Gridiron builds mutant monster using NetApp's 'other' array
Engenio plus TurboCharger = flash-handling, data-caching beast
SAN accelerator Gridiron has doubled the performance of its TurboCharger appliance and is building its own SAN using NetApp Engenio drive arrays twinned with the TurboCharger.
The TurboCharger is a cache box sat in front of a Fibre Channel-accessed SAN which speeds up read data access. It has clever software using a set ranking algorithm to work out which data to hold in its DRAM and flash cache. There was a GT-1100 model which came with 6.5TB of flash by default, a 350,000 IOPS capability, and the ability to accelerate SAN of up to 64TB in size, not much in other words.
You could twin two of the appliances together in a high-availability configuration, and scale performance by adding Booster packs, which we think means more flash, or by adding more TurboChargers. Now Gridiron has released the GT-1500 with 12TB of flash, 550,000 IOPS, a 3.2GB/sec bandwidth – the GT-110's bandwidth wasn't revealed – and acceleration of an up to 128TB SAN. It has effectively doubled its performance.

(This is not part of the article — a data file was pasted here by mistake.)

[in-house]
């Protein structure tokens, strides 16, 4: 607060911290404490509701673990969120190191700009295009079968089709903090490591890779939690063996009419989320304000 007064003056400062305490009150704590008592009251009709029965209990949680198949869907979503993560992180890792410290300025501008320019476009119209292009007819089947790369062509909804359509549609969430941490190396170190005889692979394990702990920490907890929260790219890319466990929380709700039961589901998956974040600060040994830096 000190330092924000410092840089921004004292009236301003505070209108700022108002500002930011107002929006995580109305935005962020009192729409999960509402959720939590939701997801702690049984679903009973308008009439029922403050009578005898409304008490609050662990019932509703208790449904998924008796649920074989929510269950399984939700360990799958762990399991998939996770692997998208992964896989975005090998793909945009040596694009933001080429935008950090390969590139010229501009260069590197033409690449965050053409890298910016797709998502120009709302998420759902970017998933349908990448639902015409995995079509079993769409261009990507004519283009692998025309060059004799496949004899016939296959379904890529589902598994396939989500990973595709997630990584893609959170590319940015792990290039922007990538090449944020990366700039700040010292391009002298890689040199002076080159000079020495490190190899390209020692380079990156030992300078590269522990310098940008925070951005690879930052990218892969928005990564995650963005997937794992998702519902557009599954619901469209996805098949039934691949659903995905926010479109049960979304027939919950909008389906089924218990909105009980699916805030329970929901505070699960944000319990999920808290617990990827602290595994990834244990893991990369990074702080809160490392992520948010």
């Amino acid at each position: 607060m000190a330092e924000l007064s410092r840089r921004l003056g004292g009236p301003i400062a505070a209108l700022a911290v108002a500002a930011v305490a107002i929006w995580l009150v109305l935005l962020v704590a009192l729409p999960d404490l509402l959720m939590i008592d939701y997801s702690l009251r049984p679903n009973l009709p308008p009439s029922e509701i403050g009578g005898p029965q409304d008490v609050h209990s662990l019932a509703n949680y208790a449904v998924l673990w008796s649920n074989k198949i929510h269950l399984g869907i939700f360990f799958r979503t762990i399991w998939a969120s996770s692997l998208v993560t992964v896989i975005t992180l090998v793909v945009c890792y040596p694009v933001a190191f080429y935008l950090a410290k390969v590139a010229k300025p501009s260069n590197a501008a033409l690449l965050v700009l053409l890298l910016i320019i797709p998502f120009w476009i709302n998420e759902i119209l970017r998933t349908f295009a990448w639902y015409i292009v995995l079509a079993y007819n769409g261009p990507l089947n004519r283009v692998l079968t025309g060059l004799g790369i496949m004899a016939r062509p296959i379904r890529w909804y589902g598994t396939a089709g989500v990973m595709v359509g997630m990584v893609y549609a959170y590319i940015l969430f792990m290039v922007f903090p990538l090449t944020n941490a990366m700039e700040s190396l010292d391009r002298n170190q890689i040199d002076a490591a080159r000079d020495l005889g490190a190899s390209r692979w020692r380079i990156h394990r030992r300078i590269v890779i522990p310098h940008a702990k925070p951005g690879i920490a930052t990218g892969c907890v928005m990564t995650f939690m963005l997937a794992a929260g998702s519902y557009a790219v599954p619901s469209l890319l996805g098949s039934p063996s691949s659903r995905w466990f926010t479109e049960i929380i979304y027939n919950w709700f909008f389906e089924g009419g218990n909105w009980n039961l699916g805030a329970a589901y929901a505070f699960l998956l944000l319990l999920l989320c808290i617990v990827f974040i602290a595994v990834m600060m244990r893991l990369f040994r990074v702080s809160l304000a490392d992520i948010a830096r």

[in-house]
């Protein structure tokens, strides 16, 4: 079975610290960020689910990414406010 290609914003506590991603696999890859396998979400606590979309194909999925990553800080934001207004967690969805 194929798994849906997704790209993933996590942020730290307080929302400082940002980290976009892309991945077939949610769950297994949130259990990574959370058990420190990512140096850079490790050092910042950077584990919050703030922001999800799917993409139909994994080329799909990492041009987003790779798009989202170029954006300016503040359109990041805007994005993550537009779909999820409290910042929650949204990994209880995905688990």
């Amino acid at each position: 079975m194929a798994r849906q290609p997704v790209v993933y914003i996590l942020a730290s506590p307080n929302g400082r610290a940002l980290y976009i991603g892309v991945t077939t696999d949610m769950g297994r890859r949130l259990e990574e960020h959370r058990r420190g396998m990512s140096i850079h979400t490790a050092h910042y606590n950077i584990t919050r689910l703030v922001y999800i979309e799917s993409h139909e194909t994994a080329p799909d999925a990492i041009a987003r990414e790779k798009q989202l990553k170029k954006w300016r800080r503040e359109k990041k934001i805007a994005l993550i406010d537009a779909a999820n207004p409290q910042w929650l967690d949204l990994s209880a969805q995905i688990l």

Gridiron did a million IOPS demo in conjunction with NetApp and has now taken that partnership forward by OEM'ing NetApp's E5400 drive array and twinning it with the boosted TurboCharger to produce its Hybrid Flash Array (HFA) product.
It has 360TB raw capacity in its 8U enclosure, a 6GB/sec bandwidth and does up to 1 million IOPS, suggesting there are two GT-1500s in the product. Gridiron also says it has sub-microsecond latency, which is kind of hard to believe, and enjoys NetApp E-series goodness such as high-availability, replication and synchronisation.
The HFA will compete with other hybrid arrays available from start-ups NexGen, Nimble Storage, Nutanix, Tegile and Tintri. It will also meet mainstream storage vendors' arrays that have both flash and disk in them as well. It is likely to compete on the platforms of superior flash-handling and data-caching and a cheaper pricetag.
Sponsored: The Nuts and Bolts of Ransomware in 2016